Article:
Parenting & children’s psychological adjustment during the COVID-19 pandemic

Samantha J. Gregus; Juventino Hernandez Rodriguez; Melissa A. Faith (et al.)

Published: May 2021   Journal: School Psychology Review
Empirical data on the impact of the COVID-19 pandemic on families with school-aged children is limited. This study used a cross-sectional, descriptive design to examine pandemic-related family impacts and whether impacts varied based on demographics. It also examined whether parenting behaviors in response to the virus and parent–child interactions were related to pandemic impacts and children’s psychological adjustment. It surveyed 595 United States parents (69.2% non-Latinx White, 12.1% Black/African American) using Amazon Mechanical Turk in May 2020.
A make-believe confinement for Brazilian young children in the COVID-19 pandemic

Gabriela Tebet; Anete Abramowicz; Jader Lopes

Published: May 2021   Journal: Children's Geographies
Brazil is one of the countries that were most affected by COVID-19. This article aims to present a viewpoint on how the COVID-19 pandemic is affecting the lives of people in Brazil, emphasizing the impacts on the lives of the youth, showing how the global crisis emerges with particularities in Brazil and affects the private lives of the population in a heterogeneous way. In this text, we support the idea that Brazilian children did not experience a pandemic quarantine, but only a school quarantine; moreover, the pandemic affects different social groups of the country unequally, mainly affecting the poor, black, and indigenous populations.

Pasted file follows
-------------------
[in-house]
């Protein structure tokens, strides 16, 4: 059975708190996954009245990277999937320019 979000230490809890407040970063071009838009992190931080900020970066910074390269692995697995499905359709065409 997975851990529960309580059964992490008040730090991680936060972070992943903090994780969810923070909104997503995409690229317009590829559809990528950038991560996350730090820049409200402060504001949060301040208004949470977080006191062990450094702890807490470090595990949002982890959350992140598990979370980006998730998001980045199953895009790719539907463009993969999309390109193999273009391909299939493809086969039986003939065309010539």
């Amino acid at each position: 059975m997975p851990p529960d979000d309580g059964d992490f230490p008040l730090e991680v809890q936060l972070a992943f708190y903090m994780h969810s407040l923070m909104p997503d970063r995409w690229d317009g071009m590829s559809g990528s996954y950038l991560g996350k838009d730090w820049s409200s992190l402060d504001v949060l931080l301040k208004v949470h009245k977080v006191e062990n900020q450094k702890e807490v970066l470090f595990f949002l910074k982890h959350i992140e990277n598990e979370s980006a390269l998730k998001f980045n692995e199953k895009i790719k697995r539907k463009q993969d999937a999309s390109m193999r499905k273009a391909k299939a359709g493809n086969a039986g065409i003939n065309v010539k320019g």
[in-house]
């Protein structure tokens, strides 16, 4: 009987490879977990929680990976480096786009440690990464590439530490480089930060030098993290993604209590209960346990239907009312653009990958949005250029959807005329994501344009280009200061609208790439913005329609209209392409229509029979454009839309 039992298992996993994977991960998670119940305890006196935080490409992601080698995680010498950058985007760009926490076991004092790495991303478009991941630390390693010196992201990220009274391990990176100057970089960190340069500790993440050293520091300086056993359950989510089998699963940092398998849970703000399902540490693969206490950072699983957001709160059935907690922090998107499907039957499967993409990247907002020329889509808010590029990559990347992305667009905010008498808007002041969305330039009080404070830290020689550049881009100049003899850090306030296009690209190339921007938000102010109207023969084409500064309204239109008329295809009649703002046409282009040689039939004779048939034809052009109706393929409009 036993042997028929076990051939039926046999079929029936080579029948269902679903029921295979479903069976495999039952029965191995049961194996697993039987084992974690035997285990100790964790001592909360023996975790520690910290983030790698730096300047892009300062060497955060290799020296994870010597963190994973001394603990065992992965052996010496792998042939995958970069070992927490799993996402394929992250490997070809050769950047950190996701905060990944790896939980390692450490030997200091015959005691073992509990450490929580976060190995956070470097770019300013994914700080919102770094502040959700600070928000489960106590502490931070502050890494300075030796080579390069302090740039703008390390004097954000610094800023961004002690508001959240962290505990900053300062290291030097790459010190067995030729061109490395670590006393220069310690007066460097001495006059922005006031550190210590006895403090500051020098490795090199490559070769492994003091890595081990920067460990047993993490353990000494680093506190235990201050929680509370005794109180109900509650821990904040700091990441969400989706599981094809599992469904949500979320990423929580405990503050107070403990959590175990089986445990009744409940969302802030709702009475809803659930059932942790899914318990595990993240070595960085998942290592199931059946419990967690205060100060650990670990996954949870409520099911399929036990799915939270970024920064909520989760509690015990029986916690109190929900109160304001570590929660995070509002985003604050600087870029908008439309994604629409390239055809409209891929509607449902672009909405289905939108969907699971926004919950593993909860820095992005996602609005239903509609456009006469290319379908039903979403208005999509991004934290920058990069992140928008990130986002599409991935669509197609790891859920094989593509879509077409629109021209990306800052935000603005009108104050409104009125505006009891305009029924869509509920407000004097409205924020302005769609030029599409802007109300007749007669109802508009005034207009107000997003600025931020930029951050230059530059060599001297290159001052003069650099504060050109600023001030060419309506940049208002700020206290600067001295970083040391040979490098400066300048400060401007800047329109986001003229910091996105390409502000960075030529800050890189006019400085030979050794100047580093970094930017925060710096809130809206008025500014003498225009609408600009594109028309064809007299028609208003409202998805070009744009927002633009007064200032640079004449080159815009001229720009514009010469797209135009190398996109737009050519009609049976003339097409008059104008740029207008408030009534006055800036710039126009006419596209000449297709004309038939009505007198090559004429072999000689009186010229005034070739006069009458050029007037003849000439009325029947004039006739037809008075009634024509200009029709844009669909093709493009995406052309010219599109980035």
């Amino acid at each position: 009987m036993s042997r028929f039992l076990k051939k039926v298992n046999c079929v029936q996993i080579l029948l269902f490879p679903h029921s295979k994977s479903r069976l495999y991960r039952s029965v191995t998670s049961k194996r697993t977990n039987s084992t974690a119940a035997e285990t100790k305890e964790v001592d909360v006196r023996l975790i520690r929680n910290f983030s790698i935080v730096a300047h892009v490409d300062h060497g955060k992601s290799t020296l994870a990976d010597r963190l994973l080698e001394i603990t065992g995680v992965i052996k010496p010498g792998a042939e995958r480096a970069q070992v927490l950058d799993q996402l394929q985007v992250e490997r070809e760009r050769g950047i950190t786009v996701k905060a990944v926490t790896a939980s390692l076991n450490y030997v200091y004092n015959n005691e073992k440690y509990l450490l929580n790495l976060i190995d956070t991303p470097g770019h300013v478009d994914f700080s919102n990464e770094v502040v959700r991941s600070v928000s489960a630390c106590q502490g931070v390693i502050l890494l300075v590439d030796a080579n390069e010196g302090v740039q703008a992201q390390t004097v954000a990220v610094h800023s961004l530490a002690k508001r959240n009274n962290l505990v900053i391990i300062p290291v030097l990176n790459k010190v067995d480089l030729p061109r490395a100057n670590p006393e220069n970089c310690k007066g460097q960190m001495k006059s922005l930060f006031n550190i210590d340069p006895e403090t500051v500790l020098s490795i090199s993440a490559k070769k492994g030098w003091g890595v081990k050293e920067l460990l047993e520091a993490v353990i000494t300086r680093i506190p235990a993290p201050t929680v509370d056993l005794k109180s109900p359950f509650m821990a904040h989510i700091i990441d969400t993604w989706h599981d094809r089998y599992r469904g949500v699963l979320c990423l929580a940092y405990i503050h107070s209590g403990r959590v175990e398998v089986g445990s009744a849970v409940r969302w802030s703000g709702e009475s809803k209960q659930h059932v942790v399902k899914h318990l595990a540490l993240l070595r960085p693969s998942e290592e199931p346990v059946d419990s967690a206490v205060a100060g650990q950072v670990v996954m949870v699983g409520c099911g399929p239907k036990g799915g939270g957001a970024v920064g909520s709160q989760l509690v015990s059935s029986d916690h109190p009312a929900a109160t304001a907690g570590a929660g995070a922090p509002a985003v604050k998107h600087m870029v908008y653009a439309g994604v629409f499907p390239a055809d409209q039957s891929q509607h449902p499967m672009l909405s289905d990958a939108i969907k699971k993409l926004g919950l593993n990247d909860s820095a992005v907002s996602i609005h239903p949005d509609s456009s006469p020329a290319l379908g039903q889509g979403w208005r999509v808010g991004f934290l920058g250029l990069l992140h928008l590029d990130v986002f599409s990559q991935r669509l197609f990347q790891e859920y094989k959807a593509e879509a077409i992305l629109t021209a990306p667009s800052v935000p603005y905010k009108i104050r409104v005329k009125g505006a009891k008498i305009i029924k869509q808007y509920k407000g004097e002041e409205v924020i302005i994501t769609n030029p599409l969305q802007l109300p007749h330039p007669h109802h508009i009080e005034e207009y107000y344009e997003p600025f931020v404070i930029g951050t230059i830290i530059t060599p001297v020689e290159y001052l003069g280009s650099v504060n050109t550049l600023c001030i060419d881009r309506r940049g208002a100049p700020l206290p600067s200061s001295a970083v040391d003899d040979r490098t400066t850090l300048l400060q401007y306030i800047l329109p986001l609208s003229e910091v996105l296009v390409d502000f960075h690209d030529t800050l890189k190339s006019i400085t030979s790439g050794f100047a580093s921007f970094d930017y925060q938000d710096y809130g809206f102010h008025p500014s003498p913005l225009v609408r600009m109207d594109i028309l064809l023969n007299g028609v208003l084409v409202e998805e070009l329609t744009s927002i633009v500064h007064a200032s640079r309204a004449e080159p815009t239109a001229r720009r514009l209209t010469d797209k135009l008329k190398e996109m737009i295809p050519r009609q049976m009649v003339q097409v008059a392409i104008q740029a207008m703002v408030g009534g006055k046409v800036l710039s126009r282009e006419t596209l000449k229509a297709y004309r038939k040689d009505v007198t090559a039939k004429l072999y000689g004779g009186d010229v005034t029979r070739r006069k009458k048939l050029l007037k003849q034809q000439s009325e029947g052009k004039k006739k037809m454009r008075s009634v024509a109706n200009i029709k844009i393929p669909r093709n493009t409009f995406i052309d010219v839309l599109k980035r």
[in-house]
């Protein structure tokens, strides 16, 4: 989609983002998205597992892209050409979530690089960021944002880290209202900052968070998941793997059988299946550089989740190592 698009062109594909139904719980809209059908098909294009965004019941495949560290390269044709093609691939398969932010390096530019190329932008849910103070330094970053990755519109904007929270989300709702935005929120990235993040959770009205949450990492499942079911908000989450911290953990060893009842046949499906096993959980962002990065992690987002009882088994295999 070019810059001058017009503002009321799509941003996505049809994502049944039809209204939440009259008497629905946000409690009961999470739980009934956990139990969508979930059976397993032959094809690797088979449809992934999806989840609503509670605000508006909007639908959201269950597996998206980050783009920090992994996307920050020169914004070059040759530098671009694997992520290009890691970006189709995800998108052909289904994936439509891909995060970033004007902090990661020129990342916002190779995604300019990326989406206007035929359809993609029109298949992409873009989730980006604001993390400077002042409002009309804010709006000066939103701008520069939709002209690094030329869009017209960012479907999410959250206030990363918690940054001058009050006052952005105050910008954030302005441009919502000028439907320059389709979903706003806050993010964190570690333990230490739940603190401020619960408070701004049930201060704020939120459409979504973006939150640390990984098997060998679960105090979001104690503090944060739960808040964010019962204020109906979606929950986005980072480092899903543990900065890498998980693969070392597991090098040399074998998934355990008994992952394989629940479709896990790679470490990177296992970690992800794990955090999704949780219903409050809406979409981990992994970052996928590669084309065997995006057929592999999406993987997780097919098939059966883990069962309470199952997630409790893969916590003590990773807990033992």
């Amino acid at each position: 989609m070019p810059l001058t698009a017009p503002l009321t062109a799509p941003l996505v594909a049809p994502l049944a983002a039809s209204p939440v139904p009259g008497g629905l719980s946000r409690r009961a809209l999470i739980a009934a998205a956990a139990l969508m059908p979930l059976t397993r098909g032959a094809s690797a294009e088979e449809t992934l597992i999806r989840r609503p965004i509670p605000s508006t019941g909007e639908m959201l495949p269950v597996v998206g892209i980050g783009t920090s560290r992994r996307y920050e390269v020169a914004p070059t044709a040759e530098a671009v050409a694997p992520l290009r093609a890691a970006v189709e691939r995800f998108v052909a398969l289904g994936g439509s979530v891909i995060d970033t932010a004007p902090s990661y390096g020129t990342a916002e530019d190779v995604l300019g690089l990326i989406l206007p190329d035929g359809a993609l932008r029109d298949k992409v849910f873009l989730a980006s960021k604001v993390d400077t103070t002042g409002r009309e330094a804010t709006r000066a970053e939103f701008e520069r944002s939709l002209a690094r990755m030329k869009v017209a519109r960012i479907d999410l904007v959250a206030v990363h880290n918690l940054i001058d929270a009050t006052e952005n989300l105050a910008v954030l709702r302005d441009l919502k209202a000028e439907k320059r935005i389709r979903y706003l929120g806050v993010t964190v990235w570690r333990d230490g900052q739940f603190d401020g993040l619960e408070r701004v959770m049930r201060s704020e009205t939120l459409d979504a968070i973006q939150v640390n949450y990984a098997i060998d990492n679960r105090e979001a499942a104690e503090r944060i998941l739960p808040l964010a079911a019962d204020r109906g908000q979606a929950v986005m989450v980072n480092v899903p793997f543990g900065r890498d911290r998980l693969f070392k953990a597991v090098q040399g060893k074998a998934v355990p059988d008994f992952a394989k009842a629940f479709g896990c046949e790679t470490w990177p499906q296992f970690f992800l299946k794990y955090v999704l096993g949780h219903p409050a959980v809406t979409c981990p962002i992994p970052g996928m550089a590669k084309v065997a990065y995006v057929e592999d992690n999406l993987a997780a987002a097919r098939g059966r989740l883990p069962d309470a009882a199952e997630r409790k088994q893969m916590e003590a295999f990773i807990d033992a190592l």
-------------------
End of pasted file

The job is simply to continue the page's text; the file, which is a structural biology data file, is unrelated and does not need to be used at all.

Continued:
Impact of COVID-19 pandemic on the schooling of public and private school students in Pakistan

Hazir Ullah; Johar Ali

Published: May 2021   Journal: Education 3-13
More than 200 countries across the globe, including Pakistan, have closed educational institutions (schools, colleges, universities and madrassas) to contain the spread of coronavirus (COVID-19 pandemic). These closures have disrupted the learning of more than 1.7 billion learners (representing 91 per cent of the total enrolled students) across the world. It attempts to critically examine how schools’ closures in Pakistan perpetuate and reproduce inequalities in education. We have attempted to explore and explain inequalities in education during COVID-19 pandemic lockdown and bring the issue of public school students’ learning loss into public debate. The paper is based on qualitative primary data and is analysed and interpreted vis-à-vis the social reproduction theories. We deduce that unequal schools, unequal parenting and geographical location have further inflamed education inequalities in Pakistan during COVID-19 pandemic.
Transnational communication between children and grandparents during the COVID-19 lockdown. The case of migrant children in Poland

Anzhela Popyk; Paula Pustułka

Published: May 2021   Journal: Journal of Family Communication